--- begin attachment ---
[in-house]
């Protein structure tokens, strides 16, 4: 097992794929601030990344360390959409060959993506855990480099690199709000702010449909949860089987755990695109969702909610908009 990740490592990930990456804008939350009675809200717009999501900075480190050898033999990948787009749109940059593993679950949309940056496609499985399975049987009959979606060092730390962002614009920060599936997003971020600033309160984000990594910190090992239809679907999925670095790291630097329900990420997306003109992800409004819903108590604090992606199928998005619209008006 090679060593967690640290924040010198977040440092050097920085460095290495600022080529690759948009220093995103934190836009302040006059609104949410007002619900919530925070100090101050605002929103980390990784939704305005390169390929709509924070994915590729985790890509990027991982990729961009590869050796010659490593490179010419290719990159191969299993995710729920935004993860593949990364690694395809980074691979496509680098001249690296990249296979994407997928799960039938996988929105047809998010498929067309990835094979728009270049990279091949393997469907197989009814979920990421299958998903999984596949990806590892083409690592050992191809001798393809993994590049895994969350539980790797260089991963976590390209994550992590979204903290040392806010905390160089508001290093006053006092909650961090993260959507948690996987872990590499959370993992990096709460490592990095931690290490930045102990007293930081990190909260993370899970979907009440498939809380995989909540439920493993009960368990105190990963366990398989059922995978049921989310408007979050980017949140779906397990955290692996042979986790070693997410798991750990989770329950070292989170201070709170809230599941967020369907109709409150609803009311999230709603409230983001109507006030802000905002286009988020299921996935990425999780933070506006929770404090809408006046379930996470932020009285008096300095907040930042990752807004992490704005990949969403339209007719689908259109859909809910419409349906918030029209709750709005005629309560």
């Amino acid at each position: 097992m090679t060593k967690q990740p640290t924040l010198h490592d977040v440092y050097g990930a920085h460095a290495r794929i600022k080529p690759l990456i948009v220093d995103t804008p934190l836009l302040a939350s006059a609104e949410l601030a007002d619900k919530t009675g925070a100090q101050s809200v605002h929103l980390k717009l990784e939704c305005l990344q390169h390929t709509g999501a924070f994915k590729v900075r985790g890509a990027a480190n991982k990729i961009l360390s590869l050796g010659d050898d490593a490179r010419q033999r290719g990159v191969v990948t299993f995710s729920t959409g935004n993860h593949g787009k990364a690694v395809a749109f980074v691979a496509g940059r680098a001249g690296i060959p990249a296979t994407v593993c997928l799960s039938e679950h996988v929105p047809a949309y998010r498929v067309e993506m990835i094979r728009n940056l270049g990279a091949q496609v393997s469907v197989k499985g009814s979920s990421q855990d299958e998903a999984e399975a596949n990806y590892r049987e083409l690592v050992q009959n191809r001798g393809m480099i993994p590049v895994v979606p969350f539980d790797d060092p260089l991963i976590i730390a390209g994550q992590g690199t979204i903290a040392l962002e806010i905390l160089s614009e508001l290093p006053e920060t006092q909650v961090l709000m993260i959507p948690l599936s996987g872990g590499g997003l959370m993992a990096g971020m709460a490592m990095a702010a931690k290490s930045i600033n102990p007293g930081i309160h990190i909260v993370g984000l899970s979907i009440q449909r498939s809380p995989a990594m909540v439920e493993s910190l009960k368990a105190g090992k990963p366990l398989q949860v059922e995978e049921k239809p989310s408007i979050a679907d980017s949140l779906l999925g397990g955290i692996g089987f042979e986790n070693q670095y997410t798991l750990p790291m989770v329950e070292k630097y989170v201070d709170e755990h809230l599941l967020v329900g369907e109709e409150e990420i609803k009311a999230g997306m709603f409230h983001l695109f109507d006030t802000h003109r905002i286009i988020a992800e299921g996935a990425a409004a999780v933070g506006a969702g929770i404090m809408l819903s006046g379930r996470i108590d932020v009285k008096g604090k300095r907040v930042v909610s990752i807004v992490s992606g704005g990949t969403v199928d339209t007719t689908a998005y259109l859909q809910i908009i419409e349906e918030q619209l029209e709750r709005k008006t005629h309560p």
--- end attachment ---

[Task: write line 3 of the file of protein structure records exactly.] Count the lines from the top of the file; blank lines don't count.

């Amino acid at each position: 097992m090679t060593k967690q990740p640290t924040l010198h490592d977040v440092y050097g990930a920085h460095a290495r794929i600022k080529p690759l990456i948009v220093d995103t804008p934190l836009l302040a939350s006059a609104e949410l601030a007002d619900k919530t009675g925070a100090q101050s809200v605002h929103l980390k717009l990784e939704c305005l990344q390169h390929t709509g999501a924070f994915k590729v900075r985790g890509a990027a480190n991982k990729i961009l360390s590869l050796g010659d050898d490593a490179r010419q033999r290719g990159v191969v990948t299993f995710s729920t959409g935004n993860h593949g787009k990364a690694v395809a749109f980074v691979a496509g940059r680098a001249g690296i060959p990249a296979t994407v593993c997928l799960s039938e679950h996988v929105p047809a949309y998010r498929v067309e993506m990835i094979r728009n940056l270049g990279a091949q496609v393997s469907v197989k499985g009814s979920s990421q855990d299958e998903a999984e399975a596949n990806y590892r049987e083409l690592v050992q009959n191809r001798g393809m480099i993994p590049v895994v979606p969350f539980d790797d060092p260089l991963i976590i730390a390209g994550q992590g690199t979204i903290a040392l962002e806010i905390l160089s614009e508001l290093p006053e920060t006092q909650v961090l709000m993260i959507p948690l599936s996987g872990g590499g997003l959370m993992a990096g971020m709460a490592m990095a702010a931690k290490s930045i600033n102990p007293g930081i309160h990190i909260v993370g984000l899970s979907i009440q449909r498939s809380p995989a990594m909540v439920e493993s910190l009960k368990a105190g090992k990963p366990l398989q949860v059922e995978e049921k239809p989310s408007i979050a679907d980017s949140l779906l999925g397990g955290i692996g089987f042979e986790n070693q670095y997410t798991l750990p790291m989770v329950e070292k630097y989170v201070d709170e755990h809230l599941l967020v329900g369907e109709e409150e990420i609803k009311a999230g997306m709603f409230h983001l695109f109507d006030t802000h003109r905002i286009i988020a992800e299921g996935a990425a409004a999780v933070g506006a969702g929770i404090m809408l819903s006046g379930r996470i108590d932020v009285k008096g604090k300095r907040v930042v909610s990752i807004v992490s992606g704005g990949t969403v199928d339209t007719t689908a998005y259109l859909q809910i908009i419409e349906e918030q619209l029209e709750r709005k008006t005629h309560p």